How to build dependable diversification with private assets

Institutional investors have caught on to the diversifying power of private assets, but is there even more to it than meets the eye?


Private assets are growing in popularity, and the 2021 Schroder Institutional Investor Study shows that this is increasingly due to their ability to diversify.

But there may be more to this ability than meets the eye.

In a new series of articles, we intend to go beyond the “bread and butter” of diversification in private assets, exploring aspects that deserve more attention.

The only “free lunch” – but what’s in it?

As Nobel Prize winner Harry Markowitz said, “diversification is the only free lunch in investing”. Diversification should, in theory, reduce risk without reducing return commensurately.

What does that mean exactly?

Not all diversification is created equal. For listed investments, approaches to portfolio construction and diversification are mostly quantitative, not least because of the availability of a broad amount of data. Performance of different asset types can be monitored – often live – and the contribution to overall portfolio volatility can be tracked. However, correlations vary widely over time, and can shoot up, especially during times of market stress.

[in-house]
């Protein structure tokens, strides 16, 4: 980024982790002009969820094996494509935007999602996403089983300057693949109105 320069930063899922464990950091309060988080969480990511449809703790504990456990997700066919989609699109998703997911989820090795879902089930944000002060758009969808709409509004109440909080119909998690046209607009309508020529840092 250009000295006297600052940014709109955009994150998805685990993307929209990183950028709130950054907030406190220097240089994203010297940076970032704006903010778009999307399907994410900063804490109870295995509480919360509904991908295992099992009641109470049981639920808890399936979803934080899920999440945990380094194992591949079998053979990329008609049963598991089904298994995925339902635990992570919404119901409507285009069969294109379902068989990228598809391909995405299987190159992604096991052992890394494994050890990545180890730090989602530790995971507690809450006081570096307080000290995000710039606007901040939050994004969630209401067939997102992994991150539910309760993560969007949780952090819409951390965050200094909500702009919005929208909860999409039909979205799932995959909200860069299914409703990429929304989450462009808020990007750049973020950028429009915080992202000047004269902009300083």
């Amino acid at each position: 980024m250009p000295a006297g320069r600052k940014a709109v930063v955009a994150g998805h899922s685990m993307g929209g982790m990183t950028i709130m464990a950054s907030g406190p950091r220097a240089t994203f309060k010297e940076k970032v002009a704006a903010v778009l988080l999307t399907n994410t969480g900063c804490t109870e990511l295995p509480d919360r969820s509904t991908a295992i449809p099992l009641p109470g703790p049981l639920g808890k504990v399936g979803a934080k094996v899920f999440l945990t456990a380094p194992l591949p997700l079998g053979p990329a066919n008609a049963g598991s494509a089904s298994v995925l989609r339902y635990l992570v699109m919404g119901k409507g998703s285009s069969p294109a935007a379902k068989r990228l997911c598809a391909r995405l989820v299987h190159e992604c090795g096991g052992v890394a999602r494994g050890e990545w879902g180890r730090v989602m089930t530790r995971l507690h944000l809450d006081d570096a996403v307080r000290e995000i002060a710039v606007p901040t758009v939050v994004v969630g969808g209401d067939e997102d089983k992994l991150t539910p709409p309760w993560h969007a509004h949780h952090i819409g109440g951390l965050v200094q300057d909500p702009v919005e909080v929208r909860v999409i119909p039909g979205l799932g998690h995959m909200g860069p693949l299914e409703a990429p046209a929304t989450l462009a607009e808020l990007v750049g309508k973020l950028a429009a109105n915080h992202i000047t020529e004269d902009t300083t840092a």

In private assets, there is much less data available. Valuations are monthly or quarterly instead of daily or intraday. The data is less suited for mathematical modelling, as it is generally based on valuations (analysis-based) rather than market prices (transaction-based).

While valuations are real in the sense that these are the valuations that investors book for their investments in private assets, they depend on the applied methodologies and can introduce certain biases. These can understate volatility and correlations, which in turn can result in misleading modelling outcomes for portfolio construction and diversification purposes.

Therefore, diversification in private assets is more suited to a qualitative approach, with limited use of quantitative data.

With all of the above caveats, private assets have historically had a volatility-reducing effect on portfolios, especially in times of market stress. This is not only related to valuations, but also driven by fundamental differences.